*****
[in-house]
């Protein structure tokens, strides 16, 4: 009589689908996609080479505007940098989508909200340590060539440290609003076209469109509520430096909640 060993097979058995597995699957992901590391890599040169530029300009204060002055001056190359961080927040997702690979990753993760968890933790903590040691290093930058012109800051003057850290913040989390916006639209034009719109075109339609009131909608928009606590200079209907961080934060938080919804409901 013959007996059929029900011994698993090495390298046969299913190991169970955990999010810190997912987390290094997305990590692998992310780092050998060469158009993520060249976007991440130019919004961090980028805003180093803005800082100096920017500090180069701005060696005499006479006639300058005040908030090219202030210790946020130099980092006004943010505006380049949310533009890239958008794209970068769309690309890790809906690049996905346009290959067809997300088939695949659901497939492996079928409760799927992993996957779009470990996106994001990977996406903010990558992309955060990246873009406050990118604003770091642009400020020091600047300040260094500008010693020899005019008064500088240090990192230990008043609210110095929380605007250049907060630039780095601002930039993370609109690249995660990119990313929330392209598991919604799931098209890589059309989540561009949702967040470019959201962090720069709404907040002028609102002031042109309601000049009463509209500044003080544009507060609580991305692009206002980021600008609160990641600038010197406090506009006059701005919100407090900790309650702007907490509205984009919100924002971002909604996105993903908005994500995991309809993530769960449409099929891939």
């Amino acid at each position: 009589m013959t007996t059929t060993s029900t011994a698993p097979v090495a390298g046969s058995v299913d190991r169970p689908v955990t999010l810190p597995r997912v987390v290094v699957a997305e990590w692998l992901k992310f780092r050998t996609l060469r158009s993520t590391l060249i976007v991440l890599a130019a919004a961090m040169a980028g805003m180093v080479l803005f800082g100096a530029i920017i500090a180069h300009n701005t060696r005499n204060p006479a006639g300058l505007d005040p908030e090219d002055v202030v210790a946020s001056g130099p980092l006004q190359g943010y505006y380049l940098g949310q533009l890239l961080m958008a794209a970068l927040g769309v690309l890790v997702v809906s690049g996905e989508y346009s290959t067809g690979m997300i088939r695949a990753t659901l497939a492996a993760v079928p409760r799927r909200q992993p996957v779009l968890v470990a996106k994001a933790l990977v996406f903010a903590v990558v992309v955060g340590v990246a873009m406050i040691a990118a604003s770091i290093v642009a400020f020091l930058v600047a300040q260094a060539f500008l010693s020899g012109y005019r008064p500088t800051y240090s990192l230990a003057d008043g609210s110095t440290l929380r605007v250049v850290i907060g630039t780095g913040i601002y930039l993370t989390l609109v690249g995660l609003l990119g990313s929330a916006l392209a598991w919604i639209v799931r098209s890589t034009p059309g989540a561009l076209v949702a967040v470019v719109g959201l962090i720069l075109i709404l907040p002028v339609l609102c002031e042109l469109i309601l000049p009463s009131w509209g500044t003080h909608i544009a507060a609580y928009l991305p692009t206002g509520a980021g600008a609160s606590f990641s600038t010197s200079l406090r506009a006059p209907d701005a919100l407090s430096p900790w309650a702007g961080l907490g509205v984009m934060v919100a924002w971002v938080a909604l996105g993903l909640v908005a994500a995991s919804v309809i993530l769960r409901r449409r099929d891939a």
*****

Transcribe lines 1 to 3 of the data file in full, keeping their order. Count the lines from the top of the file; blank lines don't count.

[in-house]
């Protein structure tokens, strides 16, 4: 009589689908996609080479505007940098989508909200340590060539440290609003076209469109509520430096909640 060993097979058995597995699957992901590391890599040169530029300009204060002055001056190359961080927040997702690979990753993760968890933790903590040691290093930058012109800051003057850290913040989390916006639209034009719109075109339609009131909608928009606590200079209907961080934060938080919804409901 013959007996059929029900011994698993090495390298046969299913190991169970955990999010810190997912987390290094997305990590692998992310780092050998060469158009993520060249976007991440130019919004961090980028805003180093803005800082100096920017500090180069701005060696005499006479006639300058005040908030090219202030210790946020130099980092006004943010505006380049949310533009890239958008794209970068769309690309890790809906690049996905346009290959067809997300088939695949659901497939492996079928409760799927992993996957779009470990996106994001990977996406903010990558992309955060990246873009406050990118604003770091642009400020020091600047300040260094500008010693020899005019008064500088240090990192230990008043609210110095929380605007250049907060630039780095601002930039993370609109690249995660990119990313929330392209598991919604799931098209890589059309989540561009949702967040470019959201962090720069709404907040002028609102002031042109309601000049009463509209500044003080544009507060609580991305692009206002980021600008609160990641600038010197406090506009006059701005919100407090900790309650702007907490509205984009919100924002971002909604996105993903908005994500995991309809993530769960449409099929891939």
């Amino acid at each position: 009589m013959t007996t059929t060993s029900t011994a698993p097979v090495a390298g046969s058995v299913d190991r169970p689908v955990t999010l810190p597995r997912v987390v290094v699957a997305e990590w692998l992901k992310f780092r050998t996609l060469r158009s993520t590391l060249i976007v991440l890599a130019a919004a961090m040169a980028g805003m180093v080479l803005f800082g100096a530029i920017i500090a180069h300009n701005t060696r005499n204060p006479a006639g300058l505007d005040p908030e090219d002055v202030v210790a946020s001056g130099p980092l006004q190359g943010y505006y380049l940098g949310q533009l890239l961080m958008a794209a970068l927040g769309v690309l890790v997702v809906s690049g996905e989508y346009s290959t067809g690979m997300i088939r695949a990753t659901l497939a492996a993760v079928p409760r799927r909200q992993p996957v779009l968890v470990a996106k994001a933790l990977v996406f903010a903590v990558v992309v955060g340590v990246a873009m406050i040691a990118a604003s770091i290093v642009a400020f020091l930058v600047a300040q260094a060539f500008l010693s020899g012109y005019r008064p500088t800051y240090s990192l230990a003057d008043g609210s110095t440290l929380r605007v250049v850290i907060g630039t780095g913040i601002y930039l993370t989390l609109v690249g995660l609003l990119g990313s929330a916006l392209a598991w919604i639209v799931r098209s890589t034009p059309g989540a561009l076209v949702a967040v470019v719109g959201l962090i720069l075109i709404l907040p002028v339609l609102c002031e042109l469109i309601l000049p009463s009131w509209g500044t003080h909608i544009a507060a609580y928009l991305p692009t206002g509520a980021g600008a609160s606590f990641s600038t010197s200079l406090r506009a006059p209907d701005a919100l407090s430096p900790w309650a702007g961080l907490g509205v984009m934060v919100a924002w971002v938080a909604l996105g993903l909640v908005a994500a995991s919804v309809i993530l769960r409901r449409r099929d891939a």